how I bought my Leica Q2
by letting go of a life I thought I should be living
When you are deep into comparing yourself and your work to others, you inevitably come across something that you feel is the missing key. Think about it long enough, and you start to create a story that convinces you that you need that thing at all costs.
For me, when I was feeling dry with photography and anxious about my business, that something became film photography. It felt like everyone was only shooting film cameras and gushing over how great they were. And when they all said “film isn’t dead”, I became convinced it was the best way to pump life back into my work.
So I got the Pentax 67, Pentax 645, Nikon 35ti, and other random point and shoots just to cover all the bases and make sure I had filled in all the missing pieces.
Over the next few years, I did take some photos during some shoots and brought them along when I traveled, but the truth is 80% of the time they just sat on my shelf collecting dust.
It took too long for me to admit to myself I just don’t like film. After all it was the missing piece wasn’t it? But in reality I wasn’t going to go through the trouble of sending out the film to get it developed, wait weeks for it to come, then spend half a day scanning them in, archiving them, and putting together notes on what I photographed. My friend/client Wesley is a beautiful film photographer who takes copious notes on the metadata of all his film rolls.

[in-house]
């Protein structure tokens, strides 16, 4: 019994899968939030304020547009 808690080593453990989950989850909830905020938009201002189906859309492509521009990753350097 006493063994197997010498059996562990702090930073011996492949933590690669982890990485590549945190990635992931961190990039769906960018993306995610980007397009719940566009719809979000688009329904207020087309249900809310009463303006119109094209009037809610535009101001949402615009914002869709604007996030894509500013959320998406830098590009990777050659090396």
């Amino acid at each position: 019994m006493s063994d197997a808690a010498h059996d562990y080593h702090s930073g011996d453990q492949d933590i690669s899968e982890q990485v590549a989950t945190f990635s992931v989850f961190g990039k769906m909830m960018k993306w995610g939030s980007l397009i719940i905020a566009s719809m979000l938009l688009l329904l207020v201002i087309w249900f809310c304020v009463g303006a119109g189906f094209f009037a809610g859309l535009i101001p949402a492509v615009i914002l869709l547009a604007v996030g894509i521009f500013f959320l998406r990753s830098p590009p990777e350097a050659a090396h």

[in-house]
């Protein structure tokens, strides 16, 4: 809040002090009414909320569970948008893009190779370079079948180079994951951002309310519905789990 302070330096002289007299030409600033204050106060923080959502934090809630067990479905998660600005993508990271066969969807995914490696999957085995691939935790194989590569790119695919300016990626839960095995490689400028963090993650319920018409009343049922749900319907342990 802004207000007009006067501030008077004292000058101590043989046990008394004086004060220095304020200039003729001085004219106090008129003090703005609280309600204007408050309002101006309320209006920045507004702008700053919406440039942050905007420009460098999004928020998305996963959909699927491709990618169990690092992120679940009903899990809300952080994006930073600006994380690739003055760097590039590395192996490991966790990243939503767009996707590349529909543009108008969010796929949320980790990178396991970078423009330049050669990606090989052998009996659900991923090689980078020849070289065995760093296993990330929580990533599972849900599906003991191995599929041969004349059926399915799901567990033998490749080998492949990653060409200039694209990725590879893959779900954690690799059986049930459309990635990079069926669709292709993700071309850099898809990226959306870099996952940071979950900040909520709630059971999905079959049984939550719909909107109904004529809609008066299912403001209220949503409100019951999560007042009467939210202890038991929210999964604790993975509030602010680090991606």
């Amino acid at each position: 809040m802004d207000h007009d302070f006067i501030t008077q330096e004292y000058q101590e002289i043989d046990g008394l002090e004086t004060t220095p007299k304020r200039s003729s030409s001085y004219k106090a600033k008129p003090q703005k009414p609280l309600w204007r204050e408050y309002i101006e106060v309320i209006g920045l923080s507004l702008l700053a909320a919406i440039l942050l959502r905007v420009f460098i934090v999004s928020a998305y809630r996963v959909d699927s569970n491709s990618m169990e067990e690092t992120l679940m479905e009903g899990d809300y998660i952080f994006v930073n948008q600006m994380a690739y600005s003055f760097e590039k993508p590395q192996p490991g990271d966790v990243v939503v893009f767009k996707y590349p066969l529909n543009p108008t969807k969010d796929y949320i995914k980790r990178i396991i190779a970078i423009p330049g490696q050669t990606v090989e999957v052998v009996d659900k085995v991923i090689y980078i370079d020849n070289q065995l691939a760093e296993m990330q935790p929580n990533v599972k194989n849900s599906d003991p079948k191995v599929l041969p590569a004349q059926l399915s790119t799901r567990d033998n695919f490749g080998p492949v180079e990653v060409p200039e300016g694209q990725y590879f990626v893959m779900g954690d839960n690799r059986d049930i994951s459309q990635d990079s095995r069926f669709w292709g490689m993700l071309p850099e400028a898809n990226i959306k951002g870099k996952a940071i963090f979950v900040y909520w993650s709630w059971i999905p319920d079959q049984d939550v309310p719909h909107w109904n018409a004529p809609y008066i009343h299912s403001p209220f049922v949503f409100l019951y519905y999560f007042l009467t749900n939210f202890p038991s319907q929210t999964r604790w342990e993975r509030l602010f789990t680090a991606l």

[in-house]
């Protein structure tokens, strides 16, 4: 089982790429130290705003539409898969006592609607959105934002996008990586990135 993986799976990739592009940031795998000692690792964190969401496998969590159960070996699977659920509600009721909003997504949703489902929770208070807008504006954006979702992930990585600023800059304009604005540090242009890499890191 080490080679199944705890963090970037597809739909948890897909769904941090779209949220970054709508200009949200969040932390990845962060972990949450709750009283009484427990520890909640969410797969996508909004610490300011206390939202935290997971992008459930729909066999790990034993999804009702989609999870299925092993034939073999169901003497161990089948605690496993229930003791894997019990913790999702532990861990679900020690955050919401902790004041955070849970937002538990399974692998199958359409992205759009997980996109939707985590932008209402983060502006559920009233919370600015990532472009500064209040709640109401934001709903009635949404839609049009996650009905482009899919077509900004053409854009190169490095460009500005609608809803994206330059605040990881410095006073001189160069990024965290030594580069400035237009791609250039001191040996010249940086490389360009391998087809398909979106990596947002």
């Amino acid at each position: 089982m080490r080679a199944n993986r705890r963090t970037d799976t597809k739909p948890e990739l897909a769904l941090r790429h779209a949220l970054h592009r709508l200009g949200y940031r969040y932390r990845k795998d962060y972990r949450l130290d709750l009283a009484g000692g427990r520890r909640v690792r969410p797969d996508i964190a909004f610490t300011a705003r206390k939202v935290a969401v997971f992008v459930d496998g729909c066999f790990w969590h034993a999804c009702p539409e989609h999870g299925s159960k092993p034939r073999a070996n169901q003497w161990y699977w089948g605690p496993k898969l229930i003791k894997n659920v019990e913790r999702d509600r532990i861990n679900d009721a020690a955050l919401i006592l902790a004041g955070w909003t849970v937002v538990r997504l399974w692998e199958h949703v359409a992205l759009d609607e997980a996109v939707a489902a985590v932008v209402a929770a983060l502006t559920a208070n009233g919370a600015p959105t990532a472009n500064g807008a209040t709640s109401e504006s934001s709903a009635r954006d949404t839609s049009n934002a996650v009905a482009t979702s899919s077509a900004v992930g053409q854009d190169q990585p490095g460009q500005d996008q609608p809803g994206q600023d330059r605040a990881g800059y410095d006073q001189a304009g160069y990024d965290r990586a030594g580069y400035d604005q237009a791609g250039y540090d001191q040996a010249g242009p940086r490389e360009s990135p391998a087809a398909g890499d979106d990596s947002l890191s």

Nope, not for me.
So late last year, I decided to sell them along with other pieces of equipment I had bought but never used because I convinced myself of some other bullshit years before.
In the 8 years since I bought the camera, it seemed like there were many other people out there who wanted to keep film alive, and the cameras appreciated in value. Luckily for the buyers, I hardly used them and so I was able to sell them confidently as mint condition cameras.
I ended up selling them to fellow photographers whom I know love film, and the rest to B&H’s trade-in department. All in all there was $5,000 of equipment lying around my office, just sitting there wishing for a better more honest owner to make use of them. I imagine them coming alive when I’m not there like Woody, Buzz, and their friends wondering why their owner hated them and ignored them so much.
But today I’m happy knowing they are in a better home, with a better owner and only having spent the price of a Fuji X100 to buy my Leica Q2.
That’s the story of how I came to own a camera I couldn’t have afforded otherwise.
All it took was some resourcefulness and letting go of a life that I never wanted to live but thought I should go after.
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